Men who have sex change operations may be acting on a deep-seated urge "programmed" into the very fabric of the brain, according to a study of brain tissue from transsexuals who left their bodies to science. Dick Swaab and his colleagues at the Netherlands Institute for Brain Research in Amsterdam say they have identified a brain structure that varies in size between "normal" men and men driven to change sex.

Swaab and his colleagues believe their finding could explain why some men have such strong feelings of being born the wrong sex. All other attempts to find a biological basis for transsexuality have drawn a blank. Previous studies have reported brain differences between men and women and between gay men and heterosexual men. But this research is the first attempt to explain transsexuality in terms of brain structure. The findings will reopen the debate about the potential pitfalls - social as well as scientific - of seeking simple biological explanations for things as complex as sexual identity.

The researchers examined slices of brain tissue from 42 people, including six who were born male but changed sex later in life with the help of plastic surgery and "feminising" hormones such as oestrogen. Only one major difference came to light between the brains of normal males and those who had changed sex. A tiny cluster of cells known as the "bed nucleus of the stria terminalis", or BST, was half the size in transsexual men as it was in normal men. The same cluster is usually smaller in women than in men. In effect, the transsexuals had a female-sized BST.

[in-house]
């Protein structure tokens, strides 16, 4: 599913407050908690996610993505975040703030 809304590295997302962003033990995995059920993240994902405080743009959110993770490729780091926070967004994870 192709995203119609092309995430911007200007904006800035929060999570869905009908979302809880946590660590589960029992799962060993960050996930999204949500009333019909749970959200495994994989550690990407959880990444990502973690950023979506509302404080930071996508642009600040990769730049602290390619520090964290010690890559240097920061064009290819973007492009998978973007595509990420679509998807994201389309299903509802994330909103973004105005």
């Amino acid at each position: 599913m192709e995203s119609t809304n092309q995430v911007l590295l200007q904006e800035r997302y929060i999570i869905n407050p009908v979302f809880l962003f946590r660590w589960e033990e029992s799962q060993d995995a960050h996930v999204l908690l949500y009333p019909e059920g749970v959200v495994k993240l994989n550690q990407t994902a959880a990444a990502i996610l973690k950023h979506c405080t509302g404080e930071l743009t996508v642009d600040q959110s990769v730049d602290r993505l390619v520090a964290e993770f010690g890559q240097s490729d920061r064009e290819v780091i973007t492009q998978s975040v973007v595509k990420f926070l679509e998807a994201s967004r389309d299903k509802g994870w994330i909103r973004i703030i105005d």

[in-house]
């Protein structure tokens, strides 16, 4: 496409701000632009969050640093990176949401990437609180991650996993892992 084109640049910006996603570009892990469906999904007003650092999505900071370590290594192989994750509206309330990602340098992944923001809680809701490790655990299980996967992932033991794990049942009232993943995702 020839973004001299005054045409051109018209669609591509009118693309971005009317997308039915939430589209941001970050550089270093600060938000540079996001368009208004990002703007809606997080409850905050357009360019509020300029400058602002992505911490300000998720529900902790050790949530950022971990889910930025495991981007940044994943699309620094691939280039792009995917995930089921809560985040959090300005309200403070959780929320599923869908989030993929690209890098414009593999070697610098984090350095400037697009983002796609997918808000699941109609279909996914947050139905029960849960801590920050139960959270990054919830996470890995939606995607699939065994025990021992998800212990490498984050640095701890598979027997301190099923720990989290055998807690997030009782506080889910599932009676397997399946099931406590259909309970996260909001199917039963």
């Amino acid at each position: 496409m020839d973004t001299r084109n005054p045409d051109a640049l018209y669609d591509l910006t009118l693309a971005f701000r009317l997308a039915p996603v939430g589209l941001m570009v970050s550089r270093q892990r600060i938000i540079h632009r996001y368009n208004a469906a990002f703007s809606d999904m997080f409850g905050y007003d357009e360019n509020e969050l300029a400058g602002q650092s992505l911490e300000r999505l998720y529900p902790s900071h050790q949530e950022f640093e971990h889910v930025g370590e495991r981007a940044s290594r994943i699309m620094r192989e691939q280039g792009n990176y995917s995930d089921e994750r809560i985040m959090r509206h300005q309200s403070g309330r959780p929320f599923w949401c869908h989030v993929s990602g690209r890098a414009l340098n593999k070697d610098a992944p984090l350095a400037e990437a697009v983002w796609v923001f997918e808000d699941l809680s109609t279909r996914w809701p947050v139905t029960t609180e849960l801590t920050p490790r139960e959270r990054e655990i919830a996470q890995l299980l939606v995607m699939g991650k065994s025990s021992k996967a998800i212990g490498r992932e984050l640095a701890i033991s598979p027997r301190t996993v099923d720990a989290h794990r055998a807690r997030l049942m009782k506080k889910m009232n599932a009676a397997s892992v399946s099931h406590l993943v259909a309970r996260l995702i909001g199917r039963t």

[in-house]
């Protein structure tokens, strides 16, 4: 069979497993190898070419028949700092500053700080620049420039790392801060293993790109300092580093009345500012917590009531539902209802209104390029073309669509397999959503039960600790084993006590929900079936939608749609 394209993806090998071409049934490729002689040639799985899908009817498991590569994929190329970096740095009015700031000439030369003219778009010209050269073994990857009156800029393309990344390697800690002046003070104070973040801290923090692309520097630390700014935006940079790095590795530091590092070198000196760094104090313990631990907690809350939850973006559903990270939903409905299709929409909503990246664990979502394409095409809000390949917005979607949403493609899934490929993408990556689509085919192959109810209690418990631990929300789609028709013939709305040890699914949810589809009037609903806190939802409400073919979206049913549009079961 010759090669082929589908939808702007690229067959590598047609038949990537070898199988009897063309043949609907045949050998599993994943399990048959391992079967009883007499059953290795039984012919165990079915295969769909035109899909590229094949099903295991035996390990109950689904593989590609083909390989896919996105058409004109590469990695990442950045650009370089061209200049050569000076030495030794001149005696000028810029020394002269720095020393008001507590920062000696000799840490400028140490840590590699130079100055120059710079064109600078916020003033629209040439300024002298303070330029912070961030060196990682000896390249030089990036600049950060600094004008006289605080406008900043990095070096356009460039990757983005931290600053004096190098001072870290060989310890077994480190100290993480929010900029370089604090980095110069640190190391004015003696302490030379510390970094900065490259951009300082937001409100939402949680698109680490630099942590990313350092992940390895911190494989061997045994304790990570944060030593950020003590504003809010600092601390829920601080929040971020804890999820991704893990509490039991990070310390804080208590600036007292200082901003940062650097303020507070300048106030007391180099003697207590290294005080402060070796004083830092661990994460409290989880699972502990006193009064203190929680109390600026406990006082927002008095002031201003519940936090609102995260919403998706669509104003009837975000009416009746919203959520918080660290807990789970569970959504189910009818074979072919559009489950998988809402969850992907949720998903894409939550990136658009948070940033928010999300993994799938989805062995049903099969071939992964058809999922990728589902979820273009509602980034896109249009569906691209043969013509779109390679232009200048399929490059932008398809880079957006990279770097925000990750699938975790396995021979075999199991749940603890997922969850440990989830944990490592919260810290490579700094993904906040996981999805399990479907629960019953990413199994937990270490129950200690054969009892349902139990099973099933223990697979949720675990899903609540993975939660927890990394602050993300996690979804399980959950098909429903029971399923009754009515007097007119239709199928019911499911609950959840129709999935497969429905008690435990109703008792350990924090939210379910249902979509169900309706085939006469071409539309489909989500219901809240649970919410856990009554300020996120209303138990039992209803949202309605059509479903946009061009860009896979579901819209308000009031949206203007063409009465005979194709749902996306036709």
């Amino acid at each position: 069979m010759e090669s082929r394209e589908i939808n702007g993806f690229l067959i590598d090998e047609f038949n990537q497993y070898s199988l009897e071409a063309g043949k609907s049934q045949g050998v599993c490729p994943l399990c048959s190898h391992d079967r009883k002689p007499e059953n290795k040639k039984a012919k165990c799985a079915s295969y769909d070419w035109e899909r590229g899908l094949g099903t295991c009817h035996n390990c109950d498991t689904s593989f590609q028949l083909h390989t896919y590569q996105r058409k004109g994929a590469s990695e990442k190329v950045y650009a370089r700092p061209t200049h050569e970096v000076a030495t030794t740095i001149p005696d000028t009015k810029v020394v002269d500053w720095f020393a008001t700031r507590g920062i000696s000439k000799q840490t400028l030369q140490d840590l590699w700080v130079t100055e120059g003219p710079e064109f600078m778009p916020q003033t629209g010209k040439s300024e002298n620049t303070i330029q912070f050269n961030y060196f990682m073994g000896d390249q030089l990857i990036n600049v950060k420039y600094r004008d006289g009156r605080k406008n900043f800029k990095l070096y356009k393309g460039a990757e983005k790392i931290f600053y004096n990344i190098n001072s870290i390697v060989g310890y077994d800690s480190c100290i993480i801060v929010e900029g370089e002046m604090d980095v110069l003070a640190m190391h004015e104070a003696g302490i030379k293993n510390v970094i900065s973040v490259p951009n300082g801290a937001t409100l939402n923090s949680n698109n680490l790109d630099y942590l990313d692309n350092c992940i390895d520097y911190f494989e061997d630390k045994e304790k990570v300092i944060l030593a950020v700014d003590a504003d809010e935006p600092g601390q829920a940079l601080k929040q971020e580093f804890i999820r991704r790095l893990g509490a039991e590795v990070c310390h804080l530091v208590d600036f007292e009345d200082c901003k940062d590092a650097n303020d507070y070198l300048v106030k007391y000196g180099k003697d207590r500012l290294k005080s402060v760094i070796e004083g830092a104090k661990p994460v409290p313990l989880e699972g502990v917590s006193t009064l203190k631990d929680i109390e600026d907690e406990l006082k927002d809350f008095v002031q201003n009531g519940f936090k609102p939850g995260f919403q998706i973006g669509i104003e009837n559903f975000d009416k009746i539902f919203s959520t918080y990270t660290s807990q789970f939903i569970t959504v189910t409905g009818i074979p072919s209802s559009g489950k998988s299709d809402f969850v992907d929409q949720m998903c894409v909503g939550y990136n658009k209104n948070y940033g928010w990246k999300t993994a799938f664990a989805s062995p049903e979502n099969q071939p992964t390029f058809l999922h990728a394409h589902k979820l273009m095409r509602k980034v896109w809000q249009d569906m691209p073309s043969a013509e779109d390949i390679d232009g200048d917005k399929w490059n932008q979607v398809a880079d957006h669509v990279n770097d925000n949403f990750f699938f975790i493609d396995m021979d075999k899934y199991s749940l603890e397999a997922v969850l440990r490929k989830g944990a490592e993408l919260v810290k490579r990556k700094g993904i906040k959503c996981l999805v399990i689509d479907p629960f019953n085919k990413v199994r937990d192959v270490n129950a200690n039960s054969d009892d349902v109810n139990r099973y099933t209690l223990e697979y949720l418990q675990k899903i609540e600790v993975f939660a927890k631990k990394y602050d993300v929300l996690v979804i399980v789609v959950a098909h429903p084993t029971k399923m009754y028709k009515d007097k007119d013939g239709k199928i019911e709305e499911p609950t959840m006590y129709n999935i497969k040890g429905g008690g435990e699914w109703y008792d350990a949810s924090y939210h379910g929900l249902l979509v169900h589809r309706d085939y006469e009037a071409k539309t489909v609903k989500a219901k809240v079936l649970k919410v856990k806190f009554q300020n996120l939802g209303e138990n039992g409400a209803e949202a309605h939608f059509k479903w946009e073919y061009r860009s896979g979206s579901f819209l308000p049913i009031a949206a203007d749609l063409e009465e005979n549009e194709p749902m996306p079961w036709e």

Swaab and his colleagues, whose results appear in the current issue of Nature, believe that the size of the cluster may influence what sex people think they are. But they stress that it has no bearing on sexual orientation. Some transsexuals in the study had slept with men, others with women. Yet all had "feminine" BSTs. Gay men in the study had "masculine" BSTs.

The researchers do not know whether women who change sex have masculine BSTs, or whether feminine BSTs cause transsexuality in men. The small size of the brain structure could be caused by other biological events linked to transsexuality.

Nor is it clear how or when BSTs become feminised in the brains of transsexuals. One possibility is that it happens after the decision to change sex has been made, as a result of hormone treatment. Swaab's group says this is unlikely because some transsexuals had stopped taking oestrogen and their BSTs had not returned to their former size. They suggest instead that fluctuations in the hormones that affect fetuses in the uterus are more likely to affect the size of the BST.

Author - David Concar

Original posting date - 4 November 1995

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